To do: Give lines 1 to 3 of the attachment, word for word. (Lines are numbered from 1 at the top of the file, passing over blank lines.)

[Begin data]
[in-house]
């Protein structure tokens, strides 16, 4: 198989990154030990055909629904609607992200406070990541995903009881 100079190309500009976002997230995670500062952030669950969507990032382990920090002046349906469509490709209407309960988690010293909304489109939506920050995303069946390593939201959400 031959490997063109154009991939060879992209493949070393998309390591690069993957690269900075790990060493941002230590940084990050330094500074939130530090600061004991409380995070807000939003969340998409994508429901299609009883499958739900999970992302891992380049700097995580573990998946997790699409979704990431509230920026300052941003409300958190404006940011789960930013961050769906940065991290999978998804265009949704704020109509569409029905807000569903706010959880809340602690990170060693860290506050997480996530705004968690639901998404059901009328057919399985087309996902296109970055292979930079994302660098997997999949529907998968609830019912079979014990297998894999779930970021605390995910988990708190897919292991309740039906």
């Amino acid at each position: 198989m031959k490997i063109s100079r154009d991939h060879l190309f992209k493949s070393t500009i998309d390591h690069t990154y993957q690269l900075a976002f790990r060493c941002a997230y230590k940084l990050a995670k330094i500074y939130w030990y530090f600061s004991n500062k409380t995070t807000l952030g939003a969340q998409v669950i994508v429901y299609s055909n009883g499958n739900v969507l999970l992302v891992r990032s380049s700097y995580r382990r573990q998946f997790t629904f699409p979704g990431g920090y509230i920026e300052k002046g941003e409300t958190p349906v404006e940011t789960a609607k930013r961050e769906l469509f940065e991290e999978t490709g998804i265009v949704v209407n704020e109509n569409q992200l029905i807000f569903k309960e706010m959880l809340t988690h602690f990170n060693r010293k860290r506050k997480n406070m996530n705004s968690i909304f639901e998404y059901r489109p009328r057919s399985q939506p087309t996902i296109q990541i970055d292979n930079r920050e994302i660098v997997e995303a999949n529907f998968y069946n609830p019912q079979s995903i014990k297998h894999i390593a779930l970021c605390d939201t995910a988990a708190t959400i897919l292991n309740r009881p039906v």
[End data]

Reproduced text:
[in-house]
């Protein structure tokens, strides 16, 4: 198989990154030990055909629904609607992200406070990541995903009881 100079190309500009976002997230995670500062952030669950969507990032382990920090002046349906469509490709209407309960988690010293909304489109939506920050995303069946390593939201959400 031959490997063109154009991939060879992209493949070393998309390591690069993957690269900075790990060493941002230590940084990050330094500074939130530090600061004991409380995070807000939003969340998409994508429901299609009883499958739900999970992302891992380049700097995580573990998946997790699409979704990431509230920026300052941003409300958190404006940011789960930013961050769906940065991290999978998804265009949704704020109509569409029905807000569903706010959880809340602690990170060693860290506050997480996530705004968690639901998404059901009328057919399985087309996902296109970055292979930079994302660098997997999949529907998968609830019912079979014990297998894999779930970021605390995910988990708190897919292991309740039906």
């Amino acid at each position: 198989m031959k490997i063109s100079r154009d991939h060879l190309f992209k493949s070393t500009i998309d390591h690069t990154y993957q690269l900075a976002f790990r060493c941002a997230y230590k940084l990050a995670k330094i500074y939130w030990y530090f600061s004991n500062k409380t995070t807000l952030g939003a969340q998409v669950i994508v429901y299609s055909n009883g499958n739900v969507l999970l992302v891992r990032s380049s700097y995580r382990r573990q998946f997790t629904f699409p979704g990431g920090y509230i920026e300052k002046g941003e409300t958190p349906v404006e940011t789960a609607k930013r961050e769906l469509f940065e991290e999978t490709g998804i265009v949704v209407n704020e109509n569409q992200l029905i807000f569903k309960e706010m959880l809340t988690h602690f990170n060693r010293k860290r506050k997480n406070m996530n705004s968690i909304f639901e998404y059901r489109p009328r057919s399985q939506p087309t996902i296109q990541i970055d292979n930079r920050e994302i660098v997997e995303a999949n529907f998968y069946n609830p019912q079979s995903i014990k297998h894999i390593a779930l970021c605390d939201t995910a988990a708190t959400i897919l292991n309740r009881p039906v």